Italy returns to the top ten years after last European crown!
2012 CEV Junior Volleyball European Championship - Men
Gdynia, Poland, September 2, 2012. Italy! Finally, after waiting for ten years, the young heirs of the players who dominated the Volleyball arena back in the ‘90s, were crowned junior European champions on Sunday in Gdynia, at the end of a marvelous campaign that was capped by a splendid performance in the final match with Spain where they only lost focus in the second set, but were able to regroup to pull out a splendid 3-1 win (25-21, 14-25, 25-23, and 25-22). This result may be a little surprising especially since Italy had qualified for the Champs only via the third and last qualification round held this past July and hence were not among the top-seeded sides of the tournament. Head coach Marco Bonitta – who had guided Italy’s women to a World Championship title in 2002 – could celebrate another unique honor to be added to his CV thanks to a group whose main distinction is the strength of the collective more than the disposal of single, outstanding stars.
Italy and Spain squared off for what was the remake of another European final, dating back to twenty years ago, as the previous generations had fought for glory in Poznan. By that time Italy eventually claimed gold with a group that comprised some absolute stars of the past decades, like for instance Samuele Papi, Mirko Corsano and Marco Meoni while Spain was anchored by Miguel Angel Falasca and Juan Jose Salvador. All these players have written some memorable pages of Volleyball history and these young guys starring here in Gdynia certainly wanted to start tonight following in the footsteps of such illustrious predecessors.
Spain – the silver medalists from last year’s FIVB Youth World Championship – had made it to the final via a spectacular run and by sweeping all of their matches, while Italy had suffered their only defeat in the tournament to the hosts of Poland by dissipating a 2-0 lead. The “Azzurri” started out with a very good pace (8:6), being extremely attentive also in blocking, and clearly enjoyed the support of the local audience in Gdynia that had resumed to the sports hall in good numbers even though their favorites were not in contention for any medal. Similarly to what they had done in the semifinal with Belgium, the Spaniards regularly fought their way back helped also by a very poor performance displayed by the Italians from the serving line. With Spain that had dangerously moved up 19:17, Italy’s coach Marco Bonitta finally called for his first time-out, his guys responded well drawing level by finalizing the next two attacks with Sandro Caci and Luigi Randazzo. Via a service winner by Fabio Ricci, Italy got to the front at 22:20 and played superbly also the next couple of rallies to get four set balls, with the second being cashed on a net violation by Spain (25-21).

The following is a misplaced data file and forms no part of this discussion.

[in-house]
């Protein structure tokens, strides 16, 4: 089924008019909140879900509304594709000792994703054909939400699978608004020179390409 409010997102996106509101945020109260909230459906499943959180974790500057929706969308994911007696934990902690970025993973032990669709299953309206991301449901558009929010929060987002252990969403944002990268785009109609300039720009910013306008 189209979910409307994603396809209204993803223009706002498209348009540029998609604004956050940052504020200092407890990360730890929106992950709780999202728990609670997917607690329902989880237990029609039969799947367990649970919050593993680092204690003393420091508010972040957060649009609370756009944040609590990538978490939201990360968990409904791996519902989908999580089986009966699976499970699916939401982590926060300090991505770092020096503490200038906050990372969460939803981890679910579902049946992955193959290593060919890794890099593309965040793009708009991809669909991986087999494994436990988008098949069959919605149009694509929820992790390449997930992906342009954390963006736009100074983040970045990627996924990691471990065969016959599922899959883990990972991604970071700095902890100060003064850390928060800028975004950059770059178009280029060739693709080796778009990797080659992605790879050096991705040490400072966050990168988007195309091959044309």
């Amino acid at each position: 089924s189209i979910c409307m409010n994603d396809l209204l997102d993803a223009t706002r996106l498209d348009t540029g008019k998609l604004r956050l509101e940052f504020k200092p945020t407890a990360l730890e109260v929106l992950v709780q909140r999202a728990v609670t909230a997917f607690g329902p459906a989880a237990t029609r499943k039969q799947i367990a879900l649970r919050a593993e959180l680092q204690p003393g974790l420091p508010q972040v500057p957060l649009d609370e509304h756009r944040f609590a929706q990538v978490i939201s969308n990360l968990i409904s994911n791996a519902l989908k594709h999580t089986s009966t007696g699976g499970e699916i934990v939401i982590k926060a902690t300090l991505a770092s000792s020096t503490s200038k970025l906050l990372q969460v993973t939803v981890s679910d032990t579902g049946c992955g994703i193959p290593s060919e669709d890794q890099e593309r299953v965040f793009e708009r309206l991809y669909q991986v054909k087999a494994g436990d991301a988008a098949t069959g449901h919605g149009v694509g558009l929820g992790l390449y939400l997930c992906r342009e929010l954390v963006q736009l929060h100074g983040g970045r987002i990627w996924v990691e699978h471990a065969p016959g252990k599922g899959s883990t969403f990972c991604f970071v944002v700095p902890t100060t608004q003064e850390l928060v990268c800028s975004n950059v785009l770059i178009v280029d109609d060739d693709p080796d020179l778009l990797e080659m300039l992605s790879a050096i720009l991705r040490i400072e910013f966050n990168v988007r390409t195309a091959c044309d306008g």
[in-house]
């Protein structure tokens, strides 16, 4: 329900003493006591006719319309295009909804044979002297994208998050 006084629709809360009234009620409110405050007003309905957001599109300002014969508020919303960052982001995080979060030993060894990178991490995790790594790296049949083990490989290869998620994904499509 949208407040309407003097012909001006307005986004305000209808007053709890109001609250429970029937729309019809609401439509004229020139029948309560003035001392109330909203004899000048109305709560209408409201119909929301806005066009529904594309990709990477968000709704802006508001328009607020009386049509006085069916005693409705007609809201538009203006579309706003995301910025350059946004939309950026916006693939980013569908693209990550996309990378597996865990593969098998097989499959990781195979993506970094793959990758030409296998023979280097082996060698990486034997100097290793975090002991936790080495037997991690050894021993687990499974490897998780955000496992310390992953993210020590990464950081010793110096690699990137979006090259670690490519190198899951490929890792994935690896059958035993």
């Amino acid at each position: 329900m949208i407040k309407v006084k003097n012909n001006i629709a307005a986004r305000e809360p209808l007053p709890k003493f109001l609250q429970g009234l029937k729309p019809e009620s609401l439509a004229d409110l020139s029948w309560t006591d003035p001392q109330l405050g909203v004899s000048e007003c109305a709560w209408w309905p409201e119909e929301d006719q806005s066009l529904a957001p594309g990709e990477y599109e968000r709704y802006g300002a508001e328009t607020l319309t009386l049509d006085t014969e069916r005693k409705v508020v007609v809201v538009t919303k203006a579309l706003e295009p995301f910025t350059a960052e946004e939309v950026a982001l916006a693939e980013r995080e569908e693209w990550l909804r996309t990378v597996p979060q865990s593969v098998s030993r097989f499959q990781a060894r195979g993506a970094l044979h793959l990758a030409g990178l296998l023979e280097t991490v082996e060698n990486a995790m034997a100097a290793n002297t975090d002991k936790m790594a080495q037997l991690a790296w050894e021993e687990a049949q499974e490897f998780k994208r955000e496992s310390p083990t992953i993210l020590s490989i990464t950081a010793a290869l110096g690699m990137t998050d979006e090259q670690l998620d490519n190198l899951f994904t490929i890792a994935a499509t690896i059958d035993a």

Spain found the right way to impose their tempo in the early phases of the second set (7:3); the efficiency showed by Italy’s defense line had decreased dramatically and this resulted into a quite embarrassing 16:8 lead for the Spaniards by the second mandatory stop. The best scorer of the tournament, Spain’s opposite Andres Villena, gradually started his personal show and this section of the game looked completely compromised for Italy as the deficit had moved up to 10 points (18:8). Although Italy could score some more points, Spain dominated the scene with real mastery and pocketed a well-deserved 25-14 that let the game re-start from equality.
Bonitta did not change much in his starting six for set 3 with the only variation being middle-blocker Andrea Mattei, Villena continued bombing the Italian defense line from every angle of the court but the score stayed relatively close by the first technical time-out (8:7). The “Azzurri” showed great determination and fighting spirit as they completed their chase and eventually cruised past in the score for the first time (10:9) and a spike by Luca Borgogno even stretched the margin to two points (12:10). Italy fought hard to keep that small cushion up to the so-called money time and an ace by Mattei contributed the 22:19 that probably let them feel they could take a little breath. Villena immediately punished his opponents making it 22:21 first and then 23 all. However, he sent the next attack into the net, Italy was presented with a set point and Caci blocked his Spanish counterpart for the final 25-23 and provisional 2:1.
Only one set separated Italy from the European crown and even though Spain fought intensively with the weapons all of their opponents had got familiar with, the “Azzurri” did always show the right composure thereby going up 18:14. It was nevertheless still too early to glance at the finish line, as Spain leveled the count once more at 18 all. More emotions were to follow, Italy went up 21:19, Caci well exploited the touch of the Spanish block to claim the next point, the countdown started as Randazzo scored for the 23:20, a splendid second touch by setter Marco Izzo piled up three match balls and the party could follow as Mattei cashed the second opportunity to become… European champions!
1. Italy *
4. Turkey *
*Qualified for 2013 FIVB Junior Men’s World Championship as winner of the European Championship and as organizer; the remaining four spots will be allotted via a series of qualifying tournaments scheduled for May 2013
MVP: Sandro Caci (ITA)
Best Scorer: Andres J. Villena (ESP)
Best Spiker: Andres J. Villena (ESP)
Best Blocker: Ivan Demakov (RUS)
Best Server: Luca Borgogno (ITA)
Best Setter: Koen Thijs (BEL)
Best Receiver: Baturalp Burak Güngör (TUR)
Best Libero: Roberto Rivan (ITA)